After several days had passed, King Agrippa and Bernice arrived at Caesarea to welcome Festus. Since they were staying there several days, Festus laid Paul’s case before the king, saying,
“There is a man here who was left in prison by Felix. When I was in Jerusalem, the chief priests and the elders of the Jews informed me about him and asked for a sentence against him. I told them that it was not the custom of the Romans to hand over anyone before the accused had met the accusers face to face and had been given an opportunity to make a defence against the charge. So when they met here, I lost no time, but on the next day took my seat on the tribunal and ordered the man to be brought. When the accusers stood up, they did not charge him with any of the crimes that I was expecting. Instead they had certain points of disagreement with him about their own religion and about a certain Jesus, who had died, but whom Paul asserted to be alive. Since I was at a loss how to investigate these questions, I asked whether he wished to go to Jerusalem and be tried there on these charges. But when Paul had appealed to be kept in custody for the decision of his Imperial Majesty, I ordered him to be held until I could send him to the emperor.”
Agrippa said to Festus,
“I would like to hear the man myself.”
“Tomorrow,” he said, “you will hear him.”
So on the next day Agrippa and Bernice came with great pomp, and they entered the audience hall with the military tribunes and the prominent men of the city. Then Festus gave the order and Paul was brought in. And Festus said,
“King Agrippa and all here present with us, you see this man about whom the whole Jewish community petitioned me, both in Jerusalem and here, shouting that he ought not to live any longer. But I found that he had done nothing deserving death; and when he appealed to his Imperial Majesty, I decided to send him. But I have nothing definite to write to our sovereign about him. Therefore I have brought him before all of you, and especially before you, King Agrippa, so that, after we have examined him, I may have something to write— for it seems to me unreasonable to send a prisoner without indicating the charges against him.”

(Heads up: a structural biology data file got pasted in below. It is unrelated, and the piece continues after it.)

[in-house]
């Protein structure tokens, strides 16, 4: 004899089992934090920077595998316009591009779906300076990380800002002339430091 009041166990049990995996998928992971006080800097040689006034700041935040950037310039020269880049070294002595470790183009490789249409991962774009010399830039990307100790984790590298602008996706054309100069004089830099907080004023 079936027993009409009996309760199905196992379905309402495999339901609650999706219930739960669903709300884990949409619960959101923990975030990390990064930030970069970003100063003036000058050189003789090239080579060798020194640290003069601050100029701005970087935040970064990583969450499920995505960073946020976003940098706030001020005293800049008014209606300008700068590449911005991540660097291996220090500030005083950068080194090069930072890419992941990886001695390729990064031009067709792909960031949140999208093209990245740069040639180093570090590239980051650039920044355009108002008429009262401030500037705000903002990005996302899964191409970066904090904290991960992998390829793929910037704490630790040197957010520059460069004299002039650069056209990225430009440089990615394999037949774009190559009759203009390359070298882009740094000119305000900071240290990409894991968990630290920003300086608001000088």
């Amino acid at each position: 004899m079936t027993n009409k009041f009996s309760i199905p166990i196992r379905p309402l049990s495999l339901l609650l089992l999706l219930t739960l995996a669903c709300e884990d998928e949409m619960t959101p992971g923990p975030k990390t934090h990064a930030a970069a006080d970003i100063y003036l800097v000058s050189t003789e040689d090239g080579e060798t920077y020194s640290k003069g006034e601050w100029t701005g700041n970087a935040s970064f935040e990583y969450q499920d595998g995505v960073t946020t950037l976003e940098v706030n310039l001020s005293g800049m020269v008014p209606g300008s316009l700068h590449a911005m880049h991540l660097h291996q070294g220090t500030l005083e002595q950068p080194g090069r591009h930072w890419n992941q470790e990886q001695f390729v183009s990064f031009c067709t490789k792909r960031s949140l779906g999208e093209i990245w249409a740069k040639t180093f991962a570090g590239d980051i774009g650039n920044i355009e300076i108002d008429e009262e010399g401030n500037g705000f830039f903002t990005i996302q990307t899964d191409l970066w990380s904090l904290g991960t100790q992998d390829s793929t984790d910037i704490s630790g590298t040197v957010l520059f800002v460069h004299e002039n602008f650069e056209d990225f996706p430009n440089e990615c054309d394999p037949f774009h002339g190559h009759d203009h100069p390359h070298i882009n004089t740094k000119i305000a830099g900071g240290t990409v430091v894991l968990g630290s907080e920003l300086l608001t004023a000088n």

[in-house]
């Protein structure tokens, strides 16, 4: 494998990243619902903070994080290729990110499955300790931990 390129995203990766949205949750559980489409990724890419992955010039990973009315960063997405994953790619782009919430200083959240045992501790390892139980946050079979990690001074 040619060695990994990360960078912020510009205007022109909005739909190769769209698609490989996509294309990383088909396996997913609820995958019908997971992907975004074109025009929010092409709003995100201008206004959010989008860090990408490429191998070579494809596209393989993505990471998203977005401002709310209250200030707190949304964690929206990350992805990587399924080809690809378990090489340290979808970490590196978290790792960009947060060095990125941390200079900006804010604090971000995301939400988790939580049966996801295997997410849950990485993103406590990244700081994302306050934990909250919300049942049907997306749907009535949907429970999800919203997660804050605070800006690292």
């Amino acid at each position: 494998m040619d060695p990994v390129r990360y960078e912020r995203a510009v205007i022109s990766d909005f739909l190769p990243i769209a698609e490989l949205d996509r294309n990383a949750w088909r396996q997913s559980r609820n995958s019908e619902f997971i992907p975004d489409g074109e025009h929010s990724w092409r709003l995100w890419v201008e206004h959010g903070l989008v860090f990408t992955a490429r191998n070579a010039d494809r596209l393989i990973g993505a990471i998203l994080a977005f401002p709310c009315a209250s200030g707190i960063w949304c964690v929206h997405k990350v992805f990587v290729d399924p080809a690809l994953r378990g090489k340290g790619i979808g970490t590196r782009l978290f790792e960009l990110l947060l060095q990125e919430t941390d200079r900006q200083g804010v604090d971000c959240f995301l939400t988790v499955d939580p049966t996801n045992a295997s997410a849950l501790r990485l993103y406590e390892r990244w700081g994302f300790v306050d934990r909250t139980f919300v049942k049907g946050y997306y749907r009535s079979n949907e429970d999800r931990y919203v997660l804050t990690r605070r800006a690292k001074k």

Agrippa said to Paul,
“You have permission to speak for yourself.”
Then Paul stretched out his hand and began to defend himself:
Paul stretched out his hand and began….
As I read, reread and contemplated this passage my focus was repeatedly drawn to this clause and as I interrogated that internal response I wondered;
Why focus on the very end of the passage that we are exploring today?
Why indeed are we considering this sentence with today’s passage and not tomorrow?
Is there a liminality dynamic at work here?
Is this a formula pointing readers towards a deeper interpretation?
Indeed stretching out the hand was symbolic, it was a marker before a formal speech much like the town crier’s bell and “hear ye”, the MC’s gavel and “ladies and gentlemen” or even the fairy story’s “once upon a time”.
Paul’s use of the gesture here discloses him as an educated man one who is apparently at ease addressing the company gathered in the Caesarea audience hall. He does not seem to be daunted by the grandeur of the place or the collection of this most Roman of Judean town’s great and good alongside Agrippa and his entourage.
Festus we can see appears to be an honourable and responsible Governor neither washing his hands of his inherited prisoner nor failing to respect his predecessor’s approach and seems to be more than happy to consult Agrippa with his inherent knowledge of all things Jewish and of their interfacing with those following Christ. Perhaps he could tap into Agrippa’s insights in order to formulate an appropriate charge to be forwarded to Rome.
Paul clearly had the wit to navigate the legal system (his use of his right of appeal, as a Roman citizen, to the Emperor discloses this) and the ability to speak up for himself and so, I wondered, why had he allowed matters to escalate over a period of two years to risk this hand-stretching moment?
Might it be that it best suited his purpose, that playing the long game was of greater benefit to his goal than a quicker fix?
Paul was being held within the Governor’s palace and was privileged to receive visitors (including his companion Luke who was probably making use of the time afforded to write his accounts of Jesus’ life and ministry and of the acts of the apostles) this does not exactly equate to doing hard time. He therefore had had abundant opportunities to share the good news of the Christ and now after two years preparation time Paul stretched out his hand to preach the sermon of his life!
Proactive God God of all imagination Help us not to be an only reactive people but rather to see the value of looking ahead and choosing our moments for your mission. Give us Paul’s wit and ability to speak up, his patience to bide his time, recognising the pause as a gift from you, in order to make the moments count for you. AMEN
The Rev’d Helen M Mee is minister of Granton United Church in Edinburgh and Convenor of the Assembly Equalities Committee.